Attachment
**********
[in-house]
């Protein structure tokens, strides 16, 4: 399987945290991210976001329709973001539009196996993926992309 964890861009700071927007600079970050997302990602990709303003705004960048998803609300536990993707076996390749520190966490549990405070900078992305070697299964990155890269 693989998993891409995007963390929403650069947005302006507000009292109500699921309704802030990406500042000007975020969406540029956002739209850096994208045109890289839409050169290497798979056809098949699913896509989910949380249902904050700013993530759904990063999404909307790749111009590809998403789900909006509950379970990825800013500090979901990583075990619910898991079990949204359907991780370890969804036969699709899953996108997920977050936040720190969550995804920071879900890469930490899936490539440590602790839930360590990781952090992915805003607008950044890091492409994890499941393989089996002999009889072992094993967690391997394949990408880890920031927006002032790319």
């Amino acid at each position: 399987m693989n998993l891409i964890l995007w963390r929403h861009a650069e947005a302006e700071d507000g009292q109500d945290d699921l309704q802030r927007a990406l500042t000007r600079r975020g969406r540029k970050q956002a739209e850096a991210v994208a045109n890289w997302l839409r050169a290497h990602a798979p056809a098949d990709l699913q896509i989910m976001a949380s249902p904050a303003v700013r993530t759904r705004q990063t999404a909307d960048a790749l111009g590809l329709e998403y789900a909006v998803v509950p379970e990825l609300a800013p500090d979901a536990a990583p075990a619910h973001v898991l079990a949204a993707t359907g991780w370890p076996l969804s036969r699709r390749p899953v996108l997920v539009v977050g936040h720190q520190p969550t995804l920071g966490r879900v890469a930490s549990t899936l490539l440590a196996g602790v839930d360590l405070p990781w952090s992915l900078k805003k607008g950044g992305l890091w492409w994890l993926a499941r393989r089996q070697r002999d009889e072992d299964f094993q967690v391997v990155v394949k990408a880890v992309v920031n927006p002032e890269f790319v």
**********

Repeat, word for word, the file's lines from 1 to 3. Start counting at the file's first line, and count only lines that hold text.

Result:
[in-house]
């Protein structure tokens, strides 16, 4: 399987945290991210976001329709973001539009196996993926992309 964890861009700071927007600079970050997302990602990709303003705004960048998803609300536990993707076996390749520190966490549990405070900078992305070697299964990155890269 693989998993891409995007963390929403650069947005302006507000009292109500699921309704802030990406500042000007975020969406540029956002739209850096994208045109890289839409050169290497798979056809098949699913896509989910949380249902904050700013993530759904990063999404909307790749111009590809998403789900909006509950379970990825800013500090979901990583075990619910898991079990949204359907991780370890969804036969699709899953996108997920977050936040720190969550995804920071879900890469930490899936490539440590602790839930360590990781952090992915805003607008950044890091492409994890499941393989089996002999009889072992094993967690391997394949990408880890920031927006002032790319």
């Amino acid at each position: 399987m693989n998993l891409i964890l995007w963390r929403h861009a650069e947005a302006e700071d507000g009292q109500d945290d699921l309704q802030r927007a990406l500042t000007r600079r975020g969406r540029k970050q956002a739209e850096a991210v994208a045109n890289w997302l839409r050169a290497h990602a798979p056809a098949d990709l699913q896509i989910m976001a949380s249902p904050a303003v700013r993530t759904r705004q990063t999404a909307d960048a790749l111009g590809l329709e998403y789900a909006v998803v509950p379970e990825l609300a800013p500090d979901a536990a990583p075990a619910h973001v898991l079990a949204a993707t359907g991780w370890p076996l969804s036969r699709r390749p899953v996108l997920v539009v977050g936040h720190q520190p969550t995804l920071g966490r879900v890469a930490s549990t899936l490539l440590a196996g602790v839930d360590l405070p990781w952090s992915l900078k805003k607008g950044g992305l890091w492409w994890l993926a499941r393989r089996q070697r002999d009889e072992d299964f094993q967690v391997v990155v394949k990408a880890v992309v920031n927006p002032e890269f790319v």